Departing Time Inc. CEO Laura Lang sent this memo to staff in regards to the publishing company’s spinning-off into an independent, publicly-traded company.
Today’s news that Time Warner plans to spin off Time Inc. is something that everyone is just beginning to digest. While there are many questions that can only be answered in time, one thing is already clear: the hard work we have done over the past year in maintaining our core business while at the same time becoming more digitally focused has positioned the company well. Time Inc. has incredible talent and great brands that will continue to lead our industry.
The planned spin-off has also made me reflect on what is the best path for me and the company going forward. After considerable thought, I have decided that taking the company through a transition to the public markets is not where my passion lies. Jeff has been extremely supportive and I am committed to working together with him on recruiting the right person to lead Time Inc. at the spin.
I want to thank all of you for your support over the past year. You welcomed me warmly and jumped in enthusiastically as we charted a course. I look forward to working with you as we continue to make progress.
Oh, and in case you want to see an alternate-reality take on the Andrew Mason, where the departing CEO holds back and skips the Battletoads references, here you go.
swagandpassion asks: I'm glad Obama is person of the year, but what clout does TIME have? Is this the social/political version of the most beautiful person in the world? Or can Obama say being chosen is a referendum of himself and his overall administration?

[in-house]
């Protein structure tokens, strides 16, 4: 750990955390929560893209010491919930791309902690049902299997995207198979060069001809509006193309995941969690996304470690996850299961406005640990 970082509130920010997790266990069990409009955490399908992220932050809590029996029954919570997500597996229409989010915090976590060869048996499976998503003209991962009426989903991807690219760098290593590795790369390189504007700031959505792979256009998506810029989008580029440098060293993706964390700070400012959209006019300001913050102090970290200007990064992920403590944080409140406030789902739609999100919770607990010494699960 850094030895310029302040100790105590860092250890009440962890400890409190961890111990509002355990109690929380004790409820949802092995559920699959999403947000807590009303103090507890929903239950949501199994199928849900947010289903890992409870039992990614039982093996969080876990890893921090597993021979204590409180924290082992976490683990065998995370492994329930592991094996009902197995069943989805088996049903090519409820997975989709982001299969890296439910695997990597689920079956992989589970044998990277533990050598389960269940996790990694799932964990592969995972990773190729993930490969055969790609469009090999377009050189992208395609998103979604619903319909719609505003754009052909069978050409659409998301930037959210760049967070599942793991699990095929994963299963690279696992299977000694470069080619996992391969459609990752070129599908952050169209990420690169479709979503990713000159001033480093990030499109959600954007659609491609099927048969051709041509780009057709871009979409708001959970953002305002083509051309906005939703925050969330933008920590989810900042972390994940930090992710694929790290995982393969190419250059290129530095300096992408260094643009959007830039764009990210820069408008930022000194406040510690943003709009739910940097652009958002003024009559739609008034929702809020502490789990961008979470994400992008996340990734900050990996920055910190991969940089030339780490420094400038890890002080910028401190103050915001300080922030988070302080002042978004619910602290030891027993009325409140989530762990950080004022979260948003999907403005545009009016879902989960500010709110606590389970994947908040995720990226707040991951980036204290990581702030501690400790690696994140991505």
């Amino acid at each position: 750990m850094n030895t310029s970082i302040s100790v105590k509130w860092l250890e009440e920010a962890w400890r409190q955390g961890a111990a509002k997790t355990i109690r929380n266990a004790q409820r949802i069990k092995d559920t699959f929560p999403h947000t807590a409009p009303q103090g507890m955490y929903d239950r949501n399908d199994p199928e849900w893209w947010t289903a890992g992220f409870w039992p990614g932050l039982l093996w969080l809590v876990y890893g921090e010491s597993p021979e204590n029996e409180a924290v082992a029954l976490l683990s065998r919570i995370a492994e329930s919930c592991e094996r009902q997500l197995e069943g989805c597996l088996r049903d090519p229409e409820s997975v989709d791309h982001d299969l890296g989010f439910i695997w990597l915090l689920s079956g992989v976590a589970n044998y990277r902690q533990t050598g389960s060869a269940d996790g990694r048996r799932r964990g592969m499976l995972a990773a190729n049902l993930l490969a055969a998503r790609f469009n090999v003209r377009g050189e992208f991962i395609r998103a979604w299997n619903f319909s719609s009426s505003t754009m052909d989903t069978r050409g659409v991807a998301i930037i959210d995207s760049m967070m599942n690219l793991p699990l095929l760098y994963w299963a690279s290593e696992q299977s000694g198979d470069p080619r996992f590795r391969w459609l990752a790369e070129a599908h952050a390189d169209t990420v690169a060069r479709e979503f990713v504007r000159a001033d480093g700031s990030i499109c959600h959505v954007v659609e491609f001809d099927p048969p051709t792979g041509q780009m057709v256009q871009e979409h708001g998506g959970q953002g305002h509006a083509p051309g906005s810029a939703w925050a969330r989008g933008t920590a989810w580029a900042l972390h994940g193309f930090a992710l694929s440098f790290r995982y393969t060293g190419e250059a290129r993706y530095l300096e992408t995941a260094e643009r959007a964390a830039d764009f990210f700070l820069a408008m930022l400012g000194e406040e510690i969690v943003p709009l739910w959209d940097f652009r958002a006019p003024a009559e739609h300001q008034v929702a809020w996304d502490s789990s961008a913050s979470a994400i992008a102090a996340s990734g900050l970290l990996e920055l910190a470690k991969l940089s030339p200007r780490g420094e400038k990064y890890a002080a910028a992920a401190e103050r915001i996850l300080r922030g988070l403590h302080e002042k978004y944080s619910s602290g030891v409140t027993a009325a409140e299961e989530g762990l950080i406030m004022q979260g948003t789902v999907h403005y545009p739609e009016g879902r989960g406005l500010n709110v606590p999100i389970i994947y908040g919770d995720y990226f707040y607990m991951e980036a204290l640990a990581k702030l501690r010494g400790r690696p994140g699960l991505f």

» SFB says: Well, Hitler once won the award, so I wouldn’t necessarily call it an award for the “most beautiful” — probably more of the “most important,” good or bad. Obama won a second term, so it was probably a referendum on his work. — Ernie @ SFB
I have decided that I will not be able to serve a second term as a Successor Fellow of the Yale Corporation. I am reexamining my professional life and I have recognized that, in order to focus on the core of my work, I will have to shed some of my other responsibilities.Time and CNN journalist Fareed Zakaria • Revealing to Yale President Richard C. Levin his plans to resign from the school’s governing board, weeks after he received a major professional scare — getting suspended from his two main gigs after getting caught plagiarizing. (Both CNN and Time eventually accepted him back.) Zakaria likely had too much on his plate: “My service at Yale is the single largest commitment of time, energy, and attention outside of my writing and television work,” he also wrote in his note. Levin graciously accepted the note and thanked the journalist for his work.